Friday, January 16, 2015


This blog is slowly transitioning into a lifestyle blog to be honest, so I hope you all don't mind! Before we get into this post I'd like to say that this is a bit difficult for me to write, but as a person who has panic attacks and feels extremely stressed all the time I know how comforting it is to read an article written by another sufferer who feels the same as you. My favorite article is by Zoe Sugg (Zoella) and can be read by clicking this link

What is Anxiety?

Let's talk about anxiety and panic attacks. This week I've been incredibly stressed and have had two mild panic attacks and three not so bad panic attacks. If you don't have really bad anxiety I would love to describe it the best I can for you. 

Everyone has anxiety. Anxiety is that feeling of dread you get when you are anticipating something or are really stressed.  While all of us have anxiety we all react differently. Some people react really well to anxiety and can go through life just fine. Others, myself included, are affected by anxiety a lot worse. When I feel anxious, depending on how bad the anxiety is, it often results in a panic attack. 

I've suffered from panic attacks for about three years now, but only became aware of that fact this week. In fourth or fifth grade I began getting incredibly stressed from school (I should probably note that I was in advanced classes so I guess they felt we shouldn't have feelings?). During my long four hour homework sessions I would begin to be short of breath, have a rapid heartbeat, and cry uncontrollably. I now know that those were panic attacks and how I could have possibly calmed myself, but at the time I thought I was a monster. I remember feeling like there was this monster in my body that was controlling my mind, but it would leave after twenty minutes. 

What are Panic Attacks?

I've explained anxiety but I haven't really covered panic attacks. Panic attacks are like sudden feelings of dread and the urge to instantly remove yourself from whatever situation you are in. Some symptoms of panic attacks are:
  • difficulty breathing
  • rapid heartbeat
  • hot or cold flashes
  • nausea
  • pain in your chest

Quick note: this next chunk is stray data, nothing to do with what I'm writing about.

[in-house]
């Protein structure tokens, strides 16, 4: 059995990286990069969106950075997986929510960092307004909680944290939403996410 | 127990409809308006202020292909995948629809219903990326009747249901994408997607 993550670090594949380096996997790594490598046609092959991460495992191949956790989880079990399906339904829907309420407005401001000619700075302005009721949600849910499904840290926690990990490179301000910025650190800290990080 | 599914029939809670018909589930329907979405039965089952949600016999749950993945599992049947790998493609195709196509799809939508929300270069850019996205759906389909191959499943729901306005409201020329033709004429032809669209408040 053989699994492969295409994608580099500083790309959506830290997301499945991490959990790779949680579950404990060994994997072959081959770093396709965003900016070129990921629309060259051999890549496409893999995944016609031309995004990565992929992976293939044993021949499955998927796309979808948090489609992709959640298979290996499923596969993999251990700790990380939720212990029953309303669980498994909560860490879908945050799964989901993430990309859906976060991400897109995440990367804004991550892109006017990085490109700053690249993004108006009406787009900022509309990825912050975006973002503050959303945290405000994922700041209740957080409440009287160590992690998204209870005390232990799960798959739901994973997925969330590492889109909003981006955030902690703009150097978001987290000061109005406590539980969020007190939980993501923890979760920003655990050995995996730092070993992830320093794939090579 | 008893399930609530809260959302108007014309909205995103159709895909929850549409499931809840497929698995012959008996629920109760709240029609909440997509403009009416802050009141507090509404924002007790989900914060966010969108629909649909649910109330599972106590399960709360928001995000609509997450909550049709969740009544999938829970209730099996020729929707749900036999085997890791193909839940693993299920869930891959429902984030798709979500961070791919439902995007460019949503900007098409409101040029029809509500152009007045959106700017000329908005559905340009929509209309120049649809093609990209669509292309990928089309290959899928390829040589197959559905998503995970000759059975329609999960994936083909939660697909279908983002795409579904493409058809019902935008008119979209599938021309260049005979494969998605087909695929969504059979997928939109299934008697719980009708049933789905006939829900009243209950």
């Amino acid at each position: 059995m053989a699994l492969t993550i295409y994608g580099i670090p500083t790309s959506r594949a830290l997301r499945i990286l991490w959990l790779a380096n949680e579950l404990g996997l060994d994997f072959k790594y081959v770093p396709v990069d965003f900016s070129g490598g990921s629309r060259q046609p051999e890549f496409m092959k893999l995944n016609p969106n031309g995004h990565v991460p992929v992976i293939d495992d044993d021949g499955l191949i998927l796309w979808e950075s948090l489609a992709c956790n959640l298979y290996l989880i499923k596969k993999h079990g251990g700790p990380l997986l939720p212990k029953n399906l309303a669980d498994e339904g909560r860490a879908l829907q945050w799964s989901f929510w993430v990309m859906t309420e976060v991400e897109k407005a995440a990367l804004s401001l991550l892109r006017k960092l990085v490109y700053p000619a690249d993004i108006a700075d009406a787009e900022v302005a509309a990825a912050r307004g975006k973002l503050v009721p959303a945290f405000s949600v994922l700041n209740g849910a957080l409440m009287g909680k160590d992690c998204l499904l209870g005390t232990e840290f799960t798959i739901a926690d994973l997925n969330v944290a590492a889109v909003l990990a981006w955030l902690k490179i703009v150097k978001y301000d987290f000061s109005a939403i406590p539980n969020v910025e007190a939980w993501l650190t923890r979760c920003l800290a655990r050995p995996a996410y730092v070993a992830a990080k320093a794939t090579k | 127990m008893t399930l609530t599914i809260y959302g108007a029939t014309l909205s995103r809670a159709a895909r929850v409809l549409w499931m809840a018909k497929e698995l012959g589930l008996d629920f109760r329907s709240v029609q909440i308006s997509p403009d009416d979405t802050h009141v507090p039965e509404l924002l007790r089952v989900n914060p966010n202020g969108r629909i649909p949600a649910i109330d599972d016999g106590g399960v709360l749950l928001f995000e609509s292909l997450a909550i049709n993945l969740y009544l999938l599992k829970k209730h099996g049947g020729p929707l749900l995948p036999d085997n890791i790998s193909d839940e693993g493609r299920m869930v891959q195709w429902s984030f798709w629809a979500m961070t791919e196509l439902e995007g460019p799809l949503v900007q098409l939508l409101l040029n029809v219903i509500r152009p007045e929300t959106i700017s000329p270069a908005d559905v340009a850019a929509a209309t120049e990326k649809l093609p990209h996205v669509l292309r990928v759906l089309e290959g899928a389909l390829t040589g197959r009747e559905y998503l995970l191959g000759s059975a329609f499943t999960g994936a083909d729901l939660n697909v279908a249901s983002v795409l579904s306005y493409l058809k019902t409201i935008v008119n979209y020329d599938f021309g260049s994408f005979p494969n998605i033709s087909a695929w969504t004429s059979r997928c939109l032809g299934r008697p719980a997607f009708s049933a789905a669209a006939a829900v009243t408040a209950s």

• sweating or shivering
  • tingling or numbness in your hands and/or feet
  • feelings of terror
  • feeling smothered
  • feeling claustrophobic
  • uncontrollable crying 
  • feeling like your brains gone 'numb' 
  • feeling extremely depressed, stressed, or hopeless 
  • heightened senses (everything seems louder, smells more intense, etc...) 
This year I've gotten more panic attacks then ever before. I had them all the time during physical education, and noticed today that in an assembly we had in the gym where people were playing sports we played in PE I felt really anxious. So much that I had to ask my teacher if I could dismiss myself to the restroom (which of course made him think I was sick not anxious). 

What Can I Do For Myself If I Have A Panic Attack?

There are a very few things that help me when I have panic attacks. One of them is eating. I know it seems stupid, but when I have a panic attack sometimes sitting in a nice quiet place and having something as simple as crackers and water can make me feel much better. Another thing that makes me feel better is going to a nice quiet place. If I can, I like to go to my room and sit on my bed wrapped in my furry blanket, but obviously that's not always possible. Usually, if I can find a secluded corner or go to the restroom and feel better after sitting for a few minutes. The thing that helps me a lot is slow, deep breathing. One of my favorite tumblr users recently posted this picture to breath along with during panic attacks and it has helped me tremendously.

Note: These techniques work  for me, and as you are different person, different things will work for you. I strongly suggest reading Zoe's article or seeking a doctor depending how bad you are suffering from panic attacks. 

My Friend is Having A Panic Attack! What Do I Do?!

  1. Do not panic. Your friend is experiencing panic, so if you panic it will worsen their panic attack. Be sure to remain calm and remind yourself that they are just feeling upset and they will be okay in just a few minutes.
  2. Be supportive. Your friend did not choose to feel this way. Acting disappointed or annoyed at the person panicking is a horrible thing to do. You wouldn't want someone to do the same to you, would you?
  3. Do not set up tests. One of the most annoying things to experience during a panic attack is when a person keeps saying, "Let's see if you can do this...Can you do this?.....Why don't you do this?" Let them take this at their own pace. Chances are they know what to do and are trying to be up and walking soon.
  4. Don't set up annoying tasks. The person having the panic attack is probably trying to get themselves under control by themselves; they most certainly do not want to say the alphabet backwards or count down from 200. 
  5. Do be careful or what you do after the panic attack. Panic attacks can make you feel like you've run a marathon. Make sure to reassure your friend that you only want to make sure they are okay and ask if they are okay with whatever you have planned. If they say no, be supportive and ask what they think they can do. 

Tiny Little Conclusion

In conclusion, I'd like you to know that you are not alone, and panic attacks are very common. Also, please know that if you ever need help you can talk to me. I know how you feel and even if I don't I can at least listen. Thank you for reading this post, and I hope this has helped.

Hugs and virtual cookies, 
Katniss Stone